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A brief tribute to Jackie Arnold

I used to get called out of class in high school by one of the school’s counselors, Jackie Arnold. She’d send a messenger down the hall to deliver a little yellow or blue slip to a teacher, usually Jeanne Bedwell since, as Mrs. Arnold would later tell me, “I know you can afford to miss a little of that [English] class and won’t be worse for wear.” The slips usually jus said, “Please come see me — JA.”

Walking down the halls I’d slip into her small, white office at a chair angled neatly before her desk. She’d still be staring 90 degrees in the other direction at her computer, finish typing her sentence, then slightly put her hands and arms up before resting them on her desk mid-swivel. Then, with a big grin, she’d say, “How the hell do I do this?”

In what became a comically frequent routine at least a couple times a month, she’d waltz me into her office to ask about how something in Microsoft Frontpage worked, or later how to make some graphic thing work in Macromedia Fireworks or Freehand. At one point she was working on what would become the school district’s logo for what must have been a decade: the top of the Washington County Courthouse with a bunch of swirling effects elegantly wrapping around the word “Salem”. She just wanted to know what I thought of it. Few people knew it, but rather than drawing the swirling bands of color and light, she simply typed out the letter “Q” in a text box and “smushed and dragged it in all directions.”

Tragically, dementia or another degenerative mental disease has taken its toll on her. She was incredibly helpful to me when navigating college admissions and I learned of her illness when it became very late stage. I may be misremembering, but I think she put me on to the idea that IUPUI even existed. She was also intuitively keen to support my developing design interests.

Before she was a high school counselor, she was a reporter for the Salem Leader back when Cecil Smith was the editor. I feel like I remember that, but had completely forgotten about it until several weeks ago when I visited Salem to dig up old newspapers from March 1925.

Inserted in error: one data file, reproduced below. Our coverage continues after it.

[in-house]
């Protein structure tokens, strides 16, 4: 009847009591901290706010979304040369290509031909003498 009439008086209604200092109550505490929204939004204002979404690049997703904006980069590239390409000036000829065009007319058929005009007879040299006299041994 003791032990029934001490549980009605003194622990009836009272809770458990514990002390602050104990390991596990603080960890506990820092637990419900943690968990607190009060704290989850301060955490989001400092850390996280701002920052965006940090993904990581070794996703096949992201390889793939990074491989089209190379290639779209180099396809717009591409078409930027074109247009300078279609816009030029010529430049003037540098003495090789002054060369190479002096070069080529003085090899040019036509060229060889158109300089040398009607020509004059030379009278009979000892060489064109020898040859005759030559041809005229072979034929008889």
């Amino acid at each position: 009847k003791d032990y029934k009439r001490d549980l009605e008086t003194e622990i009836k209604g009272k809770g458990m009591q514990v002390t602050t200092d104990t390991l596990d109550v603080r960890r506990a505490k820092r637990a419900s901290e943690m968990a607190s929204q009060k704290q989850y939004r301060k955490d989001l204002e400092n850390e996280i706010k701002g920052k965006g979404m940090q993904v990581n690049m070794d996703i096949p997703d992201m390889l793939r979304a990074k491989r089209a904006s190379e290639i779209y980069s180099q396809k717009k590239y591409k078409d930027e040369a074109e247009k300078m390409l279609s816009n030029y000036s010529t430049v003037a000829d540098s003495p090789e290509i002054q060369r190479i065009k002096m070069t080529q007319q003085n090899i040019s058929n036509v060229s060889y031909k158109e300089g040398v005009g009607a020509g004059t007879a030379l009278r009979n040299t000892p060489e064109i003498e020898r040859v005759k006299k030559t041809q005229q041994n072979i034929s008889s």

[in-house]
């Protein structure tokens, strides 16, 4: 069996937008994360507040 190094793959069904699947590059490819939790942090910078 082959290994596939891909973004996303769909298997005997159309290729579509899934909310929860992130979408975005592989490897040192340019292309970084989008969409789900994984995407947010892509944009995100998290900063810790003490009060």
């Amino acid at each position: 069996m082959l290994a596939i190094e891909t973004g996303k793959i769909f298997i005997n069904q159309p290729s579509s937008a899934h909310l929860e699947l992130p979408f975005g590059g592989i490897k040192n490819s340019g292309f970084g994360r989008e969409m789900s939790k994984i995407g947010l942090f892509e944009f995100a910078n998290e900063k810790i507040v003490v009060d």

As I’ve been wrapping up research on my Tri-State Tornado book, it became clear the storm that is the subject of my book also dropped a tornado in Washington County, 75 miles after the initial Tri-State funnel evaporated.

Knowing there was probably a brief clipping about it, I wanted a source, if only to mention it in passing because of my hometown connection.

Digging through a stack of newspaper clippings at the Washington County Historical Society about every tornado that’s ever touched down there over the years, a stack of stories from the late 80s surfaced. One had a compelling opening about damage in Martinsburg, Indiana:

The tornado, which hit the small Washington County town in mid-afternoon, left in its wake a mass of debris, uprooted trees, lumber, glass, and demolished autos, strewn among the skeletons and foundations of buildings that once stood in Martinsburg.

“That’s pretty good. Not often newspaper reports about disasters try to open with that kind of prose and flourish,” I thought.

I checked the byline and there it was: by Jackie Arnold, Leader-Democrat Staff Writer. I had remembered that I used to remember she was a reporter at one point in her career.

I tucked the opening text away in my notes and moved on to get toward stories from 60 years earlier.

My book is roughly divided into two parts: the storm and its damage, then the recovery and rebuilding. It seemed fitting to me that the end of the first part should borrow liberally from her random opening stanza in a newspaper story she probably never thought about more than a week after she wrote it. But, uncovered in that fat folder of random clippings, it, like her, left a mark on me. I’ve repurposed it for my book:

For over three and a half hours, this storm’s mix of tumbling cool and warm air, moisture, evaporation, pressure differences, and wind speed lined up in a once-in-a-generation duration stretching 219 miles. The Tri-State Tornado had changed its camouflage from a foggy battleship gray to a patchy muddy brown as it passed over land until 4:30 p.m. when, near the sleepy outpost of Outsville, Indiana, the tornado struck one last house, then lifted away like a great spirit into the sky. The tornado was gone, leaving in its wake a mass of debris, uprooted trees, lumber, glass, and demolished autos, strewn among the skeletons and foundations of bodies and livelihoods.


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About JUSTIN HARTER

Justin has been around the Internet long enough to remember when people started saying “content is king”.

He has worked for some of Indiana’s largest companies, state government, taught college-level courses, and about 1.1M people see his work every year.

You’ll probably see him around Indianapolis on a bicycle.

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